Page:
After quite a long time bantering back and forth without the help of an adult beverage precisely, the steaming couscous garni appears on the rug in front of our knees. (Tech note: “couscous” is the grits-like grain; it’s “garni” when it is accompanied by a vegetable stew including chickpeas, and meat, usually boiled mutton, sometimes chicken.) Everyone is starving by that time and the family sits around and next to us each holding a bowl into which the mother dishes out couscous topped with veggies and mutton. One of the girls has thoughtfully placed a spoon in front of us, the visitors, which we make a point of honor to ignore, of course because we want to appear cool.
The mother tells us gaily how she had worked for fifteen years for a French family, as a servant with broad responsibilities, including the care of small children and the kitchen. She says she loved the lady of the house and the lady of the house loved her “like a niece.” I guess that’s how she has learned her grammatically perfect and lively French. After the French left, suddenly, feeling threatened (and probably with good reason) there was no work for a woman with her skills. Nothing is said, again in this story, about a husband. There is no explanation about how the family sustains itself.
It’s often difficult to say how poor people are following a revolution. Those don’t look poor. They are all well though simply dressed. The house in which they live is consequential and Western-style. (I mean that I would have moved into it in a minute.) As far as I know, it is her beloved lady boss’s house they are all occupying. Perhaps, the lady boss has slipped her the title before fleeing. I am told there was a lot of that that went on. I am also told the new Algerian government, its hands full of pressing matters, was happy to let sleeping dogs lie on this issue. I can’t judge what the family’s everyday food is like but none of them look skinny and the couscous was well garnished and ample. (But then again, the latter is not a good indicator of anything in North Africa where a feast is a feast however meagre the fare on ordinary days.)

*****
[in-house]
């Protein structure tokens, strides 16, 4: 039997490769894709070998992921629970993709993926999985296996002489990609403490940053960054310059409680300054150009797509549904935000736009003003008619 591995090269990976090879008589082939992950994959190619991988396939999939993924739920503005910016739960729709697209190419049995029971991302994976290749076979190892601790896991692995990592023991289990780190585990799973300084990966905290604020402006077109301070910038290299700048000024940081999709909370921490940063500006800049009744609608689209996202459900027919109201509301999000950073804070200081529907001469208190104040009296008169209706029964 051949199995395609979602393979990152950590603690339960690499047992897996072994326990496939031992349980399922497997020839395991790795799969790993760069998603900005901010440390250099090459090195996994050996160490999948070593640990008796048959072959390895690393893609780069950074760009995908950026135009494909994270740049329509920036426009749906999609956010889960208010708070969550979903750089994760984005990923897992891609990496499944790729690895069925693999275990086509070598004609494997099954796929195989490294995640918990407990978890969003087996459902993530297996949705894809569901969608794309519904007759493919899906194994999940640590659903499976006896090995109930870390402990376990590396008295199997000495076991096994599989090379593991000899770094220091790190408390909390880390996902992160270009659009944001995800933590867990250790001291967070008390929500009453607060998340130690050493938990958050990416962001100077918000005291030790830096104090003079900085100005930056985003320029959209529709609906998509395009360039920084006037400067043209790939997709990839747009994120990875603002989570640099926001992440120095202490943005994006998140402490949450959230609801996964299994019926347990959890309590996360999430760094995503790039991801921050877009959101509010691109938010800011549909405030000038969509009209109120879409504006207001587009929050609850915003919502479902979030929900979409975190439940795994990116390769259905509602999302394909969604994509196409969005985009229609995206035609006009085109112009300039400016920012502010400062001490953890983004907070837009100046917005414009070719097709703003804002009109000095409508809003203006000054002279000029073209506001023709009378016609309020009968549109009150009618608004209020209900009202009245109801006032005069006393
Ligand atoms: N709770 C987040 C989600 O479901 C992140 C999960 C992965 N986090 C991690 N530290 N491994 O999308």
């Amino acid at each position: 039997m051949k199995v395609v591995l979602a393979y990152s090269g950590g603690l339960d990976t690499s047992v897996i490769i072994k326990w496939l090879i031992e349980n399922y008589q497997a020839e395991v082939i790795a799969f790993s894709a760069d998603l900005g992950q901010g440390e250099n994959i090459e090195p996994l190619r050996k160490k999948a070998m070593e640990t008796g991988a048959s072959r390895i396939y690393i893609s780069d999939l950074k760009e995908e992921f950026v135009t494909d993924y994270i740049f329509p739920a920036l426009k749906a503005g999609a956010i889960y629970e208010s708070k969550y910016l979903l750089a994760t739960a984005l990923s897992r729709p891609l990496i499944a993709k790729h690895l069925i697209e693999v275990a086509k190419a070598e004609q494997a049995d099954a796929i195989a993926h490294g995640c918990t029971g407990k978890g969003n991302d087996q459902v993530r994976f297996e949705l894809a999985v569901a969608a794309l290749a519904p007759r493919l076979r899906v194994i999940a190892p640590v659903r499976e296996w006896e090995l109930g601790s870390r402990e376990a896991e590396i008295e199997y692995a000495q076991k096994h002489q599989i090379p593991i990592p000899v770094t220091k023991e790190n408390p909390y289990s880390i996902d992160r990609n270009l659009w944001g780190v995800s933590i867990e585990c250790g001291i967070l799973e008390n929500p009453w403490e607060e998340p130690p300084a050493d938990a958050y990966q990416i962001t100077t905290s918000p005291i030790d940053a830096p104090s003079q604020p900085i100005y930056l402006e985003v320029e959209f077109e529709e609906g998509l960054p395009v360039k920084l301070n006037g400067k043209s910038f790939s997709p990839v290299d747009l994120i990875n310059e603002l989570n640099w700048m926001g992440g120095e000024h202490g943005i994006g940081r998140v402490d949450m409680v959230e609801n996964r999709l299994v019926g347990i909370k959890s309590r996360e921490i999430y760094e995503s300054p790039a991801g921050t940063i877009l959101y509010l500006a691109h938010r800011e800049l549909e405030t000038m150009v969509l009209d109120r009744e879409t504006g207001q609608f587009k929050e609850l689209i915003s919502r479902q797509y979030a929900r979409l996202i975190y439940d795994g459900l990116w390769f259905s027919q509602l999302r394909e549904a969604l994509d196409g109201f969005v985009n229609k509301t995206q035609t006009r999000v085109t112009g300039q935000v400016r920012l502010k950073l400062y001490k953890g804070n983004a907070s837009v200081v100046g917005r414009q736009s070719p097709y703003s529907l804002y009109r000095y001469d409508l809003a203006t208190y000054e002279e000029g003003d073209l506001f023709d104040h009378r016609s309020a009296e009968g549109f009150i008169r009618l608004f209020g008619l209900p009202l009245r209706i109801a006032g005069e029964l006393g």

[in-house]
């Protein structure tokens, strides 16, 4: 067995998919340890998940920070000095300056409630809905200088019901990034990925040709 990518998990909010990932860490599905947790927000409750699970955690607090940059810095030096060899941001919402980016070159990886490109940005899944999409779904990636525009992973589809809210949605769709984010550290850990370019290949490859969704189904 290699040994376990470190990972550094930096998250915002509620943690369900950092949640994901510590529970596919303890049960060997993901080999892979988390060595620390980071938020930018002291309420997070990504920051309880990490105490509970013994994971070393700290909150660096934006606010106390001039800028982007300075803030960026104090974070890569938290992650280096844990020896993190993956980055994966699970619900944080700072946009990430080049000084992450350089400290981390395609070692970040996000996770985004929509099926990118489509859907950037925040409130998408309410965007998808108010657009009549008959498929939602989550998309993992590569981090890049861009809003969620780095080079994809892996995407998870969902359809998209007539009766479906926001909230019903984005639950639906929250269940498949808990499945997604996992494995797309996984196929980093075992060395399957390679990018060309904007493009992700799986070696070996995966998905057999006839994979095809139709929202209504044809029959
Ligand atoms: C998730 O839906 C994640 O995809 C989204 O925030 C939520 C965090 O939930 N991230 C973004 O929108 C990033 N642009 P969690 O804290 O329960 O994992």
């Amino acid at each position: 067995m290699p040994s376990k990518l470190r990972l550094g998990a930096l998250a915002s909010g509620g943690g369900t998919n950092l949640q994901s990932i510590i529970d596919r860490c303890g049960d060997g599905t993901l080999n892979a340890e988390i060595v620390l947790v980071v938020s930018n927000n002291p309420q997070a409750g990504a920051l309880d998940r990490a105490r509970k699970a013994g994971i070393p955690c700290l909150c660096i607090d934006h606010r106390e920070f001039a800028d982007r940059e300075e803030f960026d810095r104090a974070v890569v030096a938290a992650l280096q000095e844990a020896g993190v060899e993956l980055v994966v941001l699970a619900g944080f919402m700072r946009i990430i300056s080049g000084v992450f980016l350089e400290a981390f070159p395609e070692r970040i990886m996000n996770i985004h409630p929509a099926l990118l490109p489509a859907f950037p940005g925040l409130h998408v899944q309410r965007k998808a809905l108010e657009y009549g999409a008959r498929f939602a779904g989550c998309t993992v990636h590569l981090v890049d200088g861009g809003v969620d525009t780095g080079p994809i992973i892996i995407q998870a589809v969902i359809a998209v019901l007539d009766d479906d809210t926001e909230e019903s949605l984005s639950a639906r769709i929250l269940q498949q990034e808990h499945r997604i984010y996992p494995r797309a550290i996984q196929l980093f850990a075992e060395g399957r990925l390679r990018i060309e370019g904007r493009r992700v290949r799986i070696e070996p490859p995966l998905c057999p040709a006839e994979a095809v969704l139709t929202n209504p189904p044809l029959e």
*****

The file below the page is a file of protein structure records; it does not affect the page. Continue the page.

If you eat enough food and it’s tasty enough, at the end of the meal, you will feel a little like drunk. Those who talk after dinner, including the Mom, talk louder. The pleasant son tells me of his wish to go work in France and of his modest ambitions in general. Even the young girls smile more broadly. Perhaps seeing their mother happy makes them feel happy. I am asked to explain for the tenth time in Algeria what I am doing there. I explain my quest for big fish and spiny lobster (and also for slipper lobster, a grotesque looking but delicious creature). I describe how I go under water holding my breath to shoot them in the face with a rubber spear gun. The family seems a little incredulous but they are visibly charmed by the concept. They have already made themselves believe that the TFEW and I really sleep in the VW bus as we travel from place to place. (The bus was parked out of view in their courtyard while we ate.)